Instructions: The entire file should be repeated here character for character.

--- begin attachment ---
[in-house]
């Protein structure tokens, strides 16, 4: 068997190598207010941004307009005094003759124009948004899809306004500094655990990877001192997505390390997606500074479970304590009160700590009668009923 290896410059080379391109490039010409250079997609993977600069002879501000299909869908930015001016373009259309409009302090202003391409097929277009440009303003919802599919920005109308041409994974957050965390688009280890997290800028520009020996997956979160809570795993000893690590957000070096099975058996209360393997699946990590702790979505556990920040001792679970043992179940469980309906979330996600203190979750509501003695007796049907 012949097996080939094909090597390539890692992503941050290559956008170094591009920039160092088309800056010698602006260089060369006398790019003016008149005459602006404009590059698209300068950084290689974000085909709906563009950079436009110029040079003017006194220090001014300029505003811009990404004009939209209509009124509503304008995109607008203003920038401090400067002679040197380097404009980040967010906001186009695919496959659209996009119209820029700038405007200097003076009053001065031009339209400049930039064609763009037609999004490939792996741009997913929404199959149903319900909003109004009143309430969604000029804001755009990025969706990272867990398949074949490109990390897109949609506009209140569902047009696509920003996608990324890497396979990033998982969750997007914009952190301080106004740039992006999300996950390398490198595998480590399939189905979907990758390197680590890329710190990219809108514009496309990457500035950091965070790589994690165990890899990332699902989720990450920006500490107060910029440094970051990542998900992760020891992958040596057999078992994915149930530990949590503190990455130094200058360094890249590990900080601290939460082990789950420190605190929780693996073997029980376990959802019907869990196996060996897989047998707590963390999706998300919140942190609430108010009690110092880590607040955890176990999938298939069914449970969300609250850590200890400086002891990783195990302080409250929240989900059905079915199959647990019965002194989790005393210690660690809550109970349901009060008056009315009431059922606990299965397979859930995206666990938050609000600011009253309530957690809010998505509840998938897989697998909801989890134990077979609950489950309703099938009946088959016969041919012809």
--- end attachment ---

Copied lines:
[in-house]
């Protein structure tokens, strides 16, 4: 068997190598207010941004307009005094003759124009948004899809306004500094655990990877001192997505390390997606500074479970304590009160700590009668009923 290896410059080379391109490039010409250079997609993977600069002879501000299909869908930015001016373009259309409009302090202003391409097929277009440009303003919802599919920005109308041409994974957050965390688009280890997290800028520009020996997956979160809570795993000893690590957000070096099975058996209360393997699946990590702790979505556990920040001792679970043992179940469980309906979330996600203190979750509501003695007796049907 012949097996080939094909090597390539890692992503941050290559956008170094591009920039160092088309800056010698602006260089060369006398790019003016008149005459602006404009590059698209300068950084290689974000085909709906563009950079436009110029040079003017006194220090001014300029505003811009990404004009939209209509009124509503304008995109607008203003920038401090400067002679040197380097404009980040967010906001186009695919496959659209996009119209820029700038405007200097003076009053001065031009339209400049930039064609763009037609999004490939792996741009997913929404199959149903319900909003109004009143309430969604000029804001755009990025969706990272867990398949074949490109990390897109949609506009209140569902047009696509920003996608990324890497396979990033998982969750997007914009952190301080106004740039992006999300996950390398490198595998480590399939189905979907990758390197680590890329710190990219809108514009496309990457500035950091965070790589994690165990890899990332699902989720990450920006500490107060910029440094970051990542998900992760020891992958040596057999078992994915149930530990949590503190990455130094200058360094890249590990900080601290939460082990789950420190605190929780693996073997029980376990959802019907869990196996060996897989047998707590963390999706998300919140942190609430108010009690110092880590607040955890176990999938298939069914449970969300609250850590200890400086002891990783195990302080409250929240989900059905079915199959647990019965002194989790005393210690660690809550109970349901009060008056009315009431059922606990299965397979859930995206666990938050609000600011009253309530957690809010998505509840998938897989697998909801989890134990077979609950489950309703099938009946088959016969041919012809």